if arcpy.Exists(Target_FC):
    arcpy.TruncateTable_management(Target_FC)
    try:
        arcpy.Append_management(Temp_Layer, Target_FC, "TEST")
    except:
        arcpy.Append_management(Temp_Layer, Target_FC, "NO_TEST")
        print "WARNING:  Source and destination schemas do not match!"
else:
    arcpy.FeatureClassToFeatureClass_conversion(Temp_Layer, Target_GDB, Target_FC_Name)

(In practice, I also check if the input is a feature class (or layer) or a table (or view), and will use either FeatureClassToFeatureClass or TableToTable respectively. Truncate and Append both work fine for either case.)

In fact, I have used this same pattern in so many scripts that I really should put it in a function in a module. Not all of the functionality is required in every situation, but it's a neat way to cover all bases that should work anywhere.

This is UNTESTED, but such a function would look something like:

def replaceDatasetInPlace(source, dest, mapping=None):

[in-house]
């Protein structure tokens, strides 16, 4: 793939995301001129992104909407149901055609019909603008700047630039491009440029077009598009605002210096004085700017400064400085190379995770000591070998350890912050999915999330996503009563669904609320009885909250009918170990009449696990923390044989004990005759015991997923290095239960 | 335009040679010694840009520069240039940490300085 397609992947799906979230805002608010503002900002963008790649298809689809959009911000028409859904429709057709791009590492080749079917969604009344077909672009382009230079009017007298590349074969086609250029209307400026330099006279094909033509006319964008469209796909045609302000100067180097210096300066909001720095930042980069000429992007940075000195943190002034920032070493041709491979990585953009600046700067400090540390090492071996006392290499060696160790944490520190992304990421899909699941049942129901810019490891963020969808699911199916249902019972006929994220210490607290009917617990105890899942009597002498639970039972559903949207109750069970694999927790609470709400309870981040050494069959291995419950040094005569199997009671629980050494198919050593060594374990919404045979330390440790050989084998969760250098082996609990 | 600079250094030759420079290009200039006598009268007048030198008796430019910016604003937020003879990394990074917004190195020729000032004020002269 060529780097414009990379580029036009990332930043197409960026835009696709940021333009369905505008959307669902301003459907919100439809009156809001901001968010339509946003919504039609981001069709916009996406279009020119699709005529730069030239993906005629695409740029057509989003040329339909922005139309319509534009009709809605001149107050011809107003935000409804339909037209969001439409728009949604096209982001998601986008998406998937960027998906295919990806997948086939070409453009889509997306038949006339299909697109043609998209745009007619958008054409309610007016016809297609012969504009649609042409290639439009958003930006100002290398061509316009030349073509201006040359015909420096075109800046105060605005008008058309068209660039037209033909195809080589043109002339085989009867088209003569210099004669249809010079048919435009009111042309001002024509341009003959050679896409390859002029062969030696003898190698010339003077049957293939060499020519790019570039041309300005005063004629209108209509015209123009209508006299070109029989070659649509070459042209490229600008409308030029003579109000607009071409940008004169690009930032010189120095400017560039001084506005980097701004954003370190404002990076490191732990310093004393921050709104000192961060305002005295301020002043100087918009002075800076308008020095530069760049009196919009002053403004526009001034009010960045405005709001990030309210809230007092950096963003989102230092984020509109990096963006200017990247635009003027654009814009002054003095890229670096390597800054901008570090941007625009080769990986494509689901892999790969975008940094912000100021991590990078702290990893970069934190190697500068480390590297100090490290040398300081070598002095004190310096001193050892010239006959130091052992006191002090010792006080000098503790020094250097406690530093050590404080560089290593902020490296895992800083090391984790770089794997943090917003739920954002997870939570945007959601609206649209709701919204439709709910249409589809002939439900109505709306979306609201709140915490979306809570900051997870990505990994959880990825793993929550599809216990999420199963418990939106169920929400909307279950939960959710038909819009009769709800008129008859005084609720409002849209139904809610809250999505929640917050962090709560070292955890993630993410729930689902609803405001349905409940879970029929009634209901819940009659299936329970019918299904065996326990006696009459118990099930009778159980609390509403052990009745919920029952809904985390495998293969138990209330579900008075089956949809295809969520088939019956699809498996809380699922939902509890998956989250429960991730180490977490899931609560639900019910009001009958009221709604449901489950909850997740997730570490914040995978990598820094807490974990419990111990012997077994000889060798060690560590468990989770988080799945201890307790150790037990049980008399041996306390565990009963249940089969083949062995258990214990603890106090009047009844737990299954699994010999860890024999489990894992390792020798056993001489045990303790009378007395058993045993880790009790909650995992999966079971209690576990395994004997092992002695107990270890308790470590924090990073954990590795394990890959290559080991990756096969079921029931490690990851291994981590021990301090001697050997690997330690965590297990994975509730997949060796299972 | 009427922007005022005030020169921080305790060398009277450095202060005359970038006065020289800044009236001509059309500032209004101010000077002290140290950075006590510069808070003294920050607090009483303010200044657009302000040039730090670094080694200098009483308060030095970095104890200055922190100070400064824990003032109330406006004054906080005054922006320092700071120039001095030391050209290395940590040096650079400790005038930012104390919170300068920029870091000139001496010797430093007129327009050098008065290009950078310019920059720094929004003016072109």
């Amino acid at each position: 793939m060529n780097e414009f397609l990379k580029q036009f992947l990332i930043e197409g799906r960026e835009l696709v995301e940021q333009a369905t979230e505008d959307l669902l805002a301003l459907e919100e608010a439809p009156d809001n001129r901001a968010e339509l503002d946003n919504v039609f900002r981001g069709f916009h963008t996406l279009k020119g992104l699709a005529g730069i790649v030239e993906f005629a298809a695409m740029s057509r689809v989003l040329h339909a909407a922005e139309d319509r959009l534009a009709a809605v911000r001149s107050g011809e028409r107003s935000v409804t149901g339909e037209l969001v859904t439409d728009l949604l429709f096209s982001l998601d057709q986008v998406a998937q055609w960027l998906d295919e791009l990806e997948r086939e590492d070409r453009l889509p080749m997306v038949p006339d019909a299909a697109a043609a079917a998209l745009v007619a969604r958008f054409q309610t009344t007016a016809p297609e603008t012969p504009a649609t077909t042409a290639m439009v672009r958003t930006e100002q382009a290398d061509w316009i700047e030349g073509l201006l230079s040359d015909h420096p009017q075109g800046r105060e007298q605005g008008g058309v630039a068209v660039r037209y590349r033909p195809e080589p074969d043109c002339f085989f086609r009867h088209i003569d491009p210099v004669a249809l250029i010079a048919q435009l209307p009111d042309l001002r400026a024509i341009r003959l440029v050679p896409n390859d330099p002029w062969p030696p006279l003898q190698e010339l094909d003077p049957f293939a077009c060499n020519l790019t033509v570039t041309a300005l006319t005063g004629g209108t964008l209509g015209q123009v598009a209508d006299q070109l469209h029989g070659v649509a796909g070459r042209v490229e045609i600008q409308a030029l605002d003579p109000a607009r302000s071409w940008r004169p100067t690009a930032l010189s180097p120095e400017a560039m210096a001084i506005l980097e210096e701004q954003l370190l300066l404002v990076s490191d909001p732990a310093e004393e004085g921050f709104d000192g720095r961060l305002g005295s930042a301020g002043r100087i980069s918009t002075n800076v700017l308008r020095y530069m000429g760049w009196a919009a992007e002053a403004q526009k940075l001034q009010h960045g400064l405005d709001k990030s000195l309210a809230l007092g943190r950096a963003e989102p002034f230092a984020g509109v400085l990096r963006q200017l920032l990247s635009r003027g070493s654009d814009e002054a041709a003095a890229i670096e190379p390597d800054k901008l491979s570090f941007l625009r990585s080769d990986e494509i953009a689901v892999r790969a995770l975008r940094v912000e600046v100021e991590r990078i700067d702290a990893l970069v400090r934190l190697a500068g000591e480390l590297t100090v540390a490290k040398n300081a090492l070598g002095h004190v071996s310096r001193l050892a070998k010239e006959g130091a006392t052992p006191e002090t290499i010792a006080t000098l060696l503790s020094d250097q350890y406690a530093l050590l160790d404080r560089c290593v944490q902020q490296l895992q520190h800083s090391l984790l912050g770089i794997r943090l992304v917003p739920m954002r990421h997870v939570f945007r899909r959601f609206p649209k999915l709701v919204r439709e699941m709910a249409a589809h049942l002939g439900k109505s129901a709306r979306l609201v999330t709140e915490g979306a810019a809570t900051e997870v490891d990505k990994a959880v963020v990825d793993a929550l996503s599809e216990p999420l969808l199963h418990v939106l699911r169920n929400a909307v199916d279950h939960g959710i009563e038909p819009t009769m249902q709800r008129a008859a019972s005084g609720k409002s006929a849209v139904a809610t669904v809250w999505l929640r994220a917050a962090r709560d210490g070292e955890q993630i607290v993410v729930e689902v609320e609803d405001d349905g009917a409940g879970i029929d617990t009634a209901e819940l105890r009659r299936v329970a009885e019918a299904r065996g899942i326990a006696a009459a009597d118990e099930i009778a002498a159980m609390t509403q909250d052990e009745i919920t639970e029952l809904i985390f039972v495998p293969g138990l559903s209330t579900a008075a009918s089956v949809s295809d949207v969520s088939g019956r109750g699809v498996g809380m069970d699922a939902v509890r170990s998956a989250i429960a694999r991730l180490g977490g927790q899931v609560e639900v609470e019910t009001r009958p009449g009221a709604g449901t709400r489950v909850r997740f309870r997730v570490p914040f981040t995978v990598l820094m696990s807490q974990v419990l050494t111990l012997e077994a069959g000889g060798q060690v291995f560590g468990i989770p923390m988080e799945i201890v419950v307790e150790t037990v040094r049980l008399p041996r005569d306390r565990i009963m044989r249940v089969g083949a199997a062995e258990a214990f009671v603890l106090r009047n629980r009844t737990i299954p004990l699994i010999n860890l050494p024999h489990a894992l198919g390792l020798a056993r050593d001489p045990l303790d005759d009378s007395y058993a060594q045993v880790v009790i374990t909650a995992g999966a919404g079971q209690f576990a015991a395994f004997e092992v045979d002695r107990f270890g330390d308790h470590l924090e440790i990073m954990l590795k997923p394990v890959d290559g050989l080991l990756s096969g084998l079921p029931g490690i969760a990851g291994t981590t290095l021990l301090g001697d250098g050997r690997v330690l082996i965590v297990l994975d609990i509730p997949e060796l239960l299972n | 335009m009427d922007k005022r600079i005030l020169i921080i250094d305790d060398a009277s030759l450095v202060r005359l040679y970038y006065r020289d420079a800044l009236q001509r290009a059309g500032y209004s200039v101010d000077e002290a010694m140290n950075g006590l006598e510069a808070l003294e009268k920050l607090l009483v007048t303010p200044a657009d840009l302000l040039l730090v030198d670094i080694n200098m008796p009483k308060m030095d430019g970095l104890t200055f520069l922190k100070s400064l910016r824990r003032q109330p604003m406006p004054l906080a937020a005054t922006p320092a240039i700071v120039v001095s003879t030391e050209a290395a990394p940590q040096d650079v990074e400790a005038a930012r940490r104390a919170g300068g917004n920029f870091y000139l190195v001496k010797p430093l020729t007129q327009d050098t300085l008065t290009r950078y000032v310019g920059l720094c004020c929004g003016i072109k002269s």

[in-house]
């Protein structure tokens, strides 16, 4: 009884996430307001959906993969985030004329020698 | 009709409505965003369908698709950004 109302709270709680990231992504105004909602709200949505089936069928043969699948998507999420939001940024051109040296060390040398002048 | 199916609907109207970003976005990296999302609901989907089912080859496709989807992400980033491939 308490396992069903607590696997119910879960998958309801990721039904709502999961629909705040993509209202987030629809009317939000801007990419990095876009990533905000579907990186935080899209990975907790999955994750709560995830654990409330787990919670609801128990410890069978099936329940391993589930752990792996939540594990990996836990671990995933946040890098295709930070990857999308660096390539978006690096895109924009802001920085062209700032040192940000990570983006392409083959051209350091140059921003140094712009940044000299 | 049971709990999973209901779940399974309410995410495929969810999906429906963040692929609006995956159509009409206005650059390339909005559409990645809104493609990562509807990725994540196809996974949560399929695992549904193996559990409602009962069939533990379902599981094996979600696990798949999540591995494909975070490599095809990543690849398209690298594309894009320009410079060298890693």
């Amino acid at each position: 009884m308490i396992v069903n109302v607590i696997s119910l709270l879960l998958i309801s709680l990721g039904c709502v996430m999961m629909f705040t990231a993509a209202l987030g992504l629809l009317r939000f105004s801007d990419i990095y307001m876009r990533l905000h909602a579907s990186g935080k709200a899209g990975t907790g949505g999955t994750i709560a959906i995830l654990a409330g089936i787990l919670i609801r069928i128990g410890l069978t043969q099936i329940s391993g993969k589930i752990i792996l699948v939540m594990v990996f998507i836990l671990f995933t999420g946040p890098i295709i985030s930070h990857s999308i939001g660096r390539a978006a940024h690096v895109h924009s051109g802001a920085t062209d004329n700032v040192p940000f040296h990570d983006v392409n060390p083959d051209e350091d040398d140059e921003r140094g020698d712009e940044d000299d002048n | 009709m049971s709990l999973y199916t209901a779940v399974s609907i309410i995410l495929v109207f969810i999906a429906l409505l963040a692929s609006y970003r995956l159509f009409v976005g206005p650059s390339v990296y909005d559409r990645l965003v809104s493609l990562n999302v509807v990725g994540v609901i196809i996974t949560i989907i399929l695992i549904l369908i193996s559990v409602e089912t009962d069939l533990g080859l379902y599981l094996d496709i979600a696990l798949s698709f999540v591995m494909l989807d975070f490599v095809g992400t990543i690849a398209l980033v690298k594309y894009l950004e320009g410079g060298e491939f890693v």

if arcpy.Exists(dest):
        destWorkspace, destName = os.path.split(dest)
        # TruncateTable will not work for a versioned dataset, so fall back to the much slower DeleteRows if necessary
        if arcpy.Describe(dest).isVersioned:
            arcpy.DeleteRows_management(dest)
        else:
            arcpy.TruncateTable_management(dest)
        if mapping:
            arcpy.Append_management(source, dest, "NO_TEST", mapping)
        else:
            try:
                arcpy.Append_management(source, dest, "TEST")
            except:
                arcpy.Append_management(source, dest, "NO_TEST")
                print "WARNING:  Source and destination schemas do not match!"
    else:
        if arcpy.Describe(source).datasetType == 'FeatureClass':
            arcpy.FeatureClassToFeatureClass_conversion(source, destWorkspace, destName, mapping)
        else:
            arcpy.TableToTable_conversion(source, destWorkspace, destName, mapping)
  • Thanks! 'TruncateTable' followed by 'Append' is the solution I was looking for. The detailed explanation, and tip re: versioned / unversioned Feature Classes was much appreciated... and your "Untested" script works like a charm. – Waterman Jun 7 '18 at 21:23